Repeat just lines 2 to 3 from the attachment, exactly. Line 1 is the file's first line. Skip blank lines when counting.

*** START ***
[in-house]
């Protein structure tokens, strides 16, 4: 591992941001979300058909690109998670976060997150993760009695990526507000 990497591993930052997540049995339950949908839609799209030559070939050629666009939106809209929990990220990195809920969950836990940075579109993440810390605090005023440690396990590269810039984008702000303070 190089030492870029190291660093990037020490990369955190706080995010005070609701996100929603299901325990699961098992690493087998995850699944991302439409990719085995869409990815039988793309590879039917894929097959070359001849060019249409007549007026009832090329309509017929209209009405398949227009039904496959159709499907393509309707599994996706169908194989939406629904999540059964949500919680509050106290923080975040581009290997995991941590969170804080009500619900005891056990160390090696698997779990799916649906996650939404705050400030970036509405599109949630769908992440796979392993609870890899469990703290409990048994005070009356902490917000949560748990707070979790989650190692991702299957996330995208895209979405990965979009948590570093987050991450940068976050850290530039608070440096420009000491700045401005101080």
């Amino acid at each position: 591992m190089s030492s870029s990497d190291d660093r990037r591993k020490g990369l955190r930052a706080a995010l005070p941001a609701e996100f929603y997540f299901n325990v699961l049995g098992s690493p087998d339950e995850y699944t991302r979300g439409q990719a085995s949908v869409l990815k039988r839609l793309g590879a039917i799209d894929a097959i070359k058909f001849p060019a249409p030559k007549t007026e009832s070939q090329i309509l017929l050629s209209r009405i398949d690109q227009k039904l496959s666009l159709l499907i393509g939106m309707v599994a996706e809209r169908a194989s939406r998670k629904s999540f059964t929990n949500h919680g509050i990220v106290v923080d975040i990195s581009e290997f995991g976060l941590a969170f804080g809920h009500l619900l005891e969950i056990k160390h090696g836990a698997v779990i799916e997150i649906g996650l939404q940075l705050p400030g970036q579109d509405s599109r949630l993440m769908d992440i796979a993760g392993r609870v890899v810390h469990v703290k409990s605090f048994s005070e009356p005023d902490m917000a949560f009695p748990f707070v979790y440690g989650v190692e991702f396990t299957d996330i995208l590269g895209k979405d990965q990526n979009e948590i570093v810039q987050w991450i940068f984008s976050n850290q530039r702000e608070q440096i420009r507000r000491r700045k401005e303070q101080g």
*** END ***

């Protein structure tokens, strides 16, 4: 591992941001979300058909690109998670976060997150993760009695990526507000 990497591993930052997540049995339950949908839609799209030559070939050629666009939106809209929990990220990195809920969950836990940075579109993440810390605090005023440690396990590269810039984008702000303070 190089030492870029190291660093990037020490990369955190706080995010005070609701996100929603299901325990699961098992690493087998995850699944991302439409990719085995869409990815039988793309590879039917894929097959070359001849060019249409007549007026009832090329309509017929209209009405398949227009039904496959159709499907393509309707599994996706169908194989939406629904999540059964949500919680509050106290923080975040581009290997995991941590969170804080009500619900005891056990160390090696698997779990799916649906996650939404705050400030970036509405599109949630769908992440796979392993609870890899469990703290409990048994005070009356902490917000949560748990707070979790989650190692991702299957996330995208895209979405990965979009948590570093987050991450940068976050850290530039608070440096420009000491700045401005101080």
């Amino acid at each position: 591992m190089s030492s870029s990497d190291d660093r990037r591993k020490g990369l955190r930052a706080a995010l005070p941001a609701e996100f929603y997540f299901n325990v699961l049995g098992s690493p087998d339950e995850y699944t991302r979300g439409q990719a085995s949908v869409l990815k039988r839609l793309g590879a039917i799209d894929a097959i070359k058909f001849p060019a249409p030559k007549t007026e009832s070939q090329i309509l017929l050629s209209r009405i398949d690109q227009k039904l496959s666009l159709l499907i393509g939106m309707v599994a996706e809209r169908a194989s939406r998670k629904s999540f059964t929990n949500h919680g509050i990220v106290v923080d975040i990195s581009e290997f995991g976060l941590a969170f804080g809920h009500l619900l005891e969950i056990k160390h090696g836990a698997v779990i799916e997150i649906g996650l939404q940075l705050p400030g970036q579109d509405s599109r949630l993440m769908d992440i796979a993760g392993r609870v890899v810390h469990v703290k409990s605090f048994s005070e009356p005023d902490m917000a949560f009695p748990f707070v979790y440690g989650v190692e991702f396990t299957d996330i995208l590269g895209k979405d990965q990526n979009e948590i570093v810039q987050w991450i940068f984008s976050n850290q530039r702000e608070q440096i420009r507000r000491r700045k401005e303070q101080g």